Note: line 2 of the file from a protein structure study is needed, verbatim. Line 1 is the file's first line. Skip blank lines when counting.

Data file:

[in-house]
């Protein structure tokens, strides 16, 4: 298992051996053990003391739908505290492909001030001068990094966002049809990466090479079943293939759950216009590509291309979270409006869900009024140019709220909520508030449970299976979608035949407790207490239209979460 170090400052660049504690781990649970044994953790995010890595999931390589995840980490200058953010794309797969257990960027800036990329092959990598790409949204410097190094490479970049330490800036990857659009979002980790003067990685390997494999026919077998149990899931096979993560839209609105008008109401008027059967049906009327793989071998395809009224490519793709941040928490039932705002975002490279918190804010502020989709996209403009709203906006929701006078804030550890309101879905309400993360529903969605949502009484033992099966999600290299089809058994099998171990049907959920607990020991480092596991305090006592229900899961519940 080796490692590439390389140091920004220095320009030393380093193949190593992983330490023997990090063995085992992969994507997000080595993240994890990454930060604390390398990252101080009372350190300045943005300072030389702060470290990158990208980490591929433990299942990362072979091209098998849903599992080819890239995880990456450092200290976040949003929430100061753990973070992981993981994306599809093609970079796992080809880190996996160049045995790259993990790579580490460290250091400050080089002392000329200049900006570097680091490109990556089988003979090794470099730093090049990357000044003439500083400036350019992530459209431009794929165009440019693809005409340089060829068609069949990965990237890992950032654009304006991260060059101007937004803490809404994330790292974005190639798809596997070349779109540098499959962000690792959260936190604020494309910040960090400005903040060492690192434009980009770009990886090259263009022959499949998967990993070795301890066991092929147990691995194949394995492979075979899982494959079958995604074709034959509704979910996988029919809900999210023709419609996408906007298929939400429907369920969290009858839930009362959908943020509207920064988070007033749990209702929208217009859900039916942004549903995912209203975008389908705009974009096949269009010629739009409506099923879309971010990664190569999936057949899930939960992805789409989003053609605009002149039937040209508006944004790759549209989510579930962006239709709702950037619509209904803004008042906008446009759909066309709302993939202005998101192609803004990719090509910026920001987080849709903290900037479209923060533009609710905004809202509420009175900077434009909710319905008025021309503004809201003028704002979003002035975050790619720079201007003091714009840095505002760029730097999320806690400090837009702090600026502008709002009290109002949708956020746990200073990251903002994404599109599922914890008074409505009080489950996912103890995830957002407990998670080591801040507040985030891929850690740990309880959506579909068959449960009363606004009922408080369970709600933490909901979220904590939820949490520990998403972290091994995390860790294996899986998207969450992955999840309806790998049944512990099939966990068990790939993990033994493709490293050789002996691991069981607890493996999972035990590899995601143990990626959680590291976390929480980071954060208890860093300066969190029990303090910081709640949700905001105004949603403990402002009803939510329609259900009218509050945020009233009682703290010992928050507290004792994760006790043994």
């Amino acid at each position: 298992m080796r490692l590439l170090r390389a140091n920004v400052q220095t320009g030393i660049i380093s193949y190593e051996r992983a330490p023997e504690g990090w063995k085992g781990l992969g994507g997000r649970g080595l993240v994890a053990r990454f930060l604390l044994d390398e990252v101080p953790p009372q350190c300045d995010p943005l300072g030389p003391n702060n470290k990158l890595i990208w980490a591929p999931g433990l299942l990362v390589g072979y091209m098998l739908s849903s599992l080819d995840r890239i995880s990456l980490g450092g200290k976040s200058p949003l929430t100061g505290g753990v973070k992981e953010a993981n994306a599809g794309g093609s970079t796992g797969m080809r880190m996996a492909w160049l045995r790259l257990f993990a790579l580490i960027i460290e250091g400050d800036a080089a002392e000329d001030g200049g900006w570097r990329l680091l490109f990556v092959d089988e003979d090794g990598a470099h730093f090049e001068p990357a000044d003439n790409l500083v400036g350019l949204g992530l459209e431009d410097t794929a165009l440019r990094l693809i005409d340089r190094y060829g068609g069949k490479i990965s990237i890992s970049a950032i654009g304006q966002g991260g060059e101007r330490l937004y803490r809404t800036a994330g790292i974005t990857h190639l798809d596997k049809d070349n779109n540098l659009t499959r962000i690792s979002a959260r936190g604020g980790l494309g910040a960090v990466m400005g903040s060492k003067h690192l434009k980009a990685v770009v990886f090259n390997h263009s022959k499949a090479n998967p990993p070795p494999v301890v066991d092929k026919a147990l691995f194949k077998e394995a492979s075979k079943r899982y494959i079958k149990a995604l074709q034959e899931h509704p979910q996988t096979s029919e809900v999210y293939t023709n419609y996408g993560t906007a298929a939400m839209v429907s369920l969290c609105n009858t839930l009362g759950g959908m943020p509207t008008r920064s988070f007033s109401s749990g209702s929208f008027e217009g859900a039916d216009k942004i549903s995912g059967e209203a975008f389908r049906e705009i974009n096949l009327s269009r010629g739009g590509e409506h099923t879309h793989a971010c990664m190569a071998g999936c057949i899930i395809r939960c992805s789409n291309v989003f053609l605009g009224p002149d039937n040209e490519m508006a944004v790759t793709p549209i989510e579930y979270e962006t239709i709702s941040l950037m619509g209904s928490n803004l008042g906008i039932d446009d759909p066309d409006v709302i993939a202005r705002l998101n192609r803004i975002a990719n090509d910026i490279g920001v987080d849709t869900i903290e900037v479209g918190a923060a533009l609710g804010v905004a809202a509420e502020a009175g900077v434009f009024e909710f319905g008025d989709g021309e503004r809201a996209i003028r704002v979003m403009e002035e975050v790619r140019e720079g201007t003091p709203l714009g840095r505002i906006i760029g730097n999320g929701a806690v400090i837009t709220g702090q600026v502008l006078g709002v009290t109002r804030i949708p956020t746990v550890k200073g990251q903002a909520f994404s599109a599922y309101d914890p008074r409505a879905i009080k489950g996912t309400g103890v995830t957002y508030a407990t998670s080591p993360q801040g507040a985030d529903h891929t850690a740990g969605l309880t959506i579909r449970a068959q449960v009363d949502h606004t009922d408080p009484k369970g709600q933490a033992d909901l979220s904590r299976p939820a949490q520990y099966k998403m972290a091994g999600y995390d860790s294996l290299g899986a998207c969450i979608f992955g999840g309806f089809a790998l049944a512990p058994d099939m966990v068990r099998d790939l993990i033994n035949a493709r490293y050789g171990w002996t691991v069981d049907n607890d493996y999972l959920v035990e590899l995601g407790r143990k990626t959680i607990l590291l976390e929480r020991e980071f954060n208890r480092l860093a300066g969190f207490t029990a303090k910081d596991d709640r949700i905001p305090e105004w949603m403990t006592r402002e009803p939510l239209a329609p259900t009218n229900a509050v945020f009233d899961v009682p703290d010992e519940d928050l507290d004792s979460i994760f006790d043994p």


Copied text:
């Protein structure tokens, strides 16, 4: 298992051996053990003391739908505290492909001030001068990094966002049809990466090479079943293939759950216009590509291309979270409006869900009024140019709220909520508030449970299976979608035949407790207490239209979460 170090400052660049504690781990649970044994953790995010890595999931390589995840980490200058953010794309797969257990960027800036990329092959990598790409949204410097190094490479970049330490800036990857659009979002980790003067990685390997494999026919077998149990899931096979993560839209609105008008109401008027059967049906009327793989071998395809009224490519793709941040928490039932705002975002490279918190804010502020989709996209403009709203906006929701006078804030550890309101879905309400993360529903969605949502009484033992099966999600290299089809058994099998171990049907959920607990020991480092596991305090006592229900899961519940 080796490692590439390389140091920004220095320009030393380093193949190593992983330490023997990090063995085992992969994507997000080595993240994890990454930060604390390398990252101080009372350190300045943005300072030389702060470290990158990208980490591929433990299942990362072979091209098998849903599992080819890239995880990456450092200290976040949003929430100061753990973070992981993981994306599809093609970079796992080809880190996996160049045995790259993990790579580490460290250091400050080089002392000329200049900006570097680091490109990556089988003979090794470099730093090049990357000044003439500083400036350019992530459209431009794929165009440019693809005409340089060829068609069949990965990237890992950032654009304006991260060059101007937004803490809404994330790292974005190639798809596997070349779109540098499959962000690792959260936190604020494309910040960090400005903040060492690192434009980009770009990886090259263009022959499949998967990993070795301890066991092929147990691995194949394995492979075979899982494959079958995604074709034959509704979910996988029919809900999210023709419609996408906007298929939400429907369920969290009858839930009362959908943020509207920064988070007033749990209702929208217009859900039916942004549903995912209203975008389908705009974009096949269009010629739009409506099923879309971010990664190569999936057949899930939960992805789409989003053609605009002149039937040209508006944004790759549209989510579930962006239709709702950037619509209904803004008042906008446009759909066309709302993939202005998101192609803004990719090509910026920001987080849709903290900037479209923060533009609710905004809202509420009175900077434009909710319905008025021309503004809201003028704002979003002035975050790619720079201007003091714009840095505002760029730097999320806690400090837009702090600026502008709002009290109002949708956020746990200073990251903002994404599109599922914890008074409505009080489950996912103890995830957002407990998670080591801040507040985030891929850690740990309880959506579909068959449960009363606004009922408080369970709600933490909901979220904590939820949490520990998403972290091994995390860790294996899986998207969450992955999840309806790998049944512990099939966990068990790939993990033994493709490293050789002996691991069981607890493996999972035990590899995601143990990626959680590291976390929480980071954060208890860093300066969190029990303090910081709640949700905001105004949603403990402002009803939510329609259900009218509050945020009233009682703290010992928050507290004792994760006790043994």